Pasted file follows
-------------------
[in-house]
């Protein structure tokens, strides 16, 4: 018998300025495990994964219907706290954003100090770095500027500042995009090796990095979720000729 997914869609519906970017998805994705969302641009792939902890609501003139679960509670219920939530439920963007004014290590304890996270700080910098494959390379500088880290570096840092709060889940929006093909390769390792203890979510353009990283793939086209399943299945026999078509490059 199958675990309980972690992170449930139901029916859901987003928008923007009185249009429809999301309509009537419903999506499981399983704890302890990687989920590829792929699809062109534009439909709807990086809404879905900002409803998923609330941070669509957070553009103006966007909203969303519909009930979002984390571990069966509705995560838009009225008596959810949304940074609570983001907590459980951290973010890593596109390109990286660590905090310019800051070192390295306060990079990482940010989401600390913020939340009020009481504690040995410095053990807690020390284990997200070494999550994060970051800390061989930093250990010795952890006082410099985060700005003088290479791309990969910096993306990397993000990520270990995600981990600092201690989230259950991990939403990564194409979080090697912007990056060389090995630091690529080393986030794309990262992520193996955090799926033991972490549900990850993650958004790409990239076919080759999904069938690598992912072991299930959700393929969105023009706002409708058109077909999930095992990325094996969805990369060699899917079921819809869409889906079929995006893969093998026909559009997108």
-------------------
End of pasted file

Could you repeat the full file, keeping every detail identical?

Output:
[in-house]
């Protein structure tokens, strides 16, 4: 018998300025495990994964219907706290954003100090770095500027500042995009090796990095979720000729 997914869609519906970017998805994705969302641009792939902890609501003139679960509670219920939530439920963007004014290590304890996270700080910098494959390379500088880290570096840092709060889940929006093909390769390792203890979510353009990283793939086209399943299945026999078509490059 199958675990309980972690992170449930139901029916859901987003928008923007009185249009429809999301309509009537419903999506499981399983704890302890990687989920590829792929699809062109534009439909709807990086809404879905900002409803998923609330941070669509957070553009103006966007909203969303519909009930979002984390571990069966509705995560838009009225008596959810949304940074609570983001907590459980951290973010890593596109390109990286660590905090310019800051070192390295306060990079990482940010989401600390913020939340009020009481504690040995410095053990807690020390284990997200070494999550994060970051800390061989930093250990010795952890006082410099985060700005003088290479791309990969910096993306990397993000990520270990995600981990600092201690989230259950991990939403990564194409979080090697912007990056060389090995630091690529080393986030794309990262992520193996955090799926033991972490549900990850993650958004790409990239076919080759999904069938690598992912072991299930959700393929969105023009706002409708058109077909999930095992990325094996969805990369060699899917079921819809869409889906079929995006893969093998026909559009997108």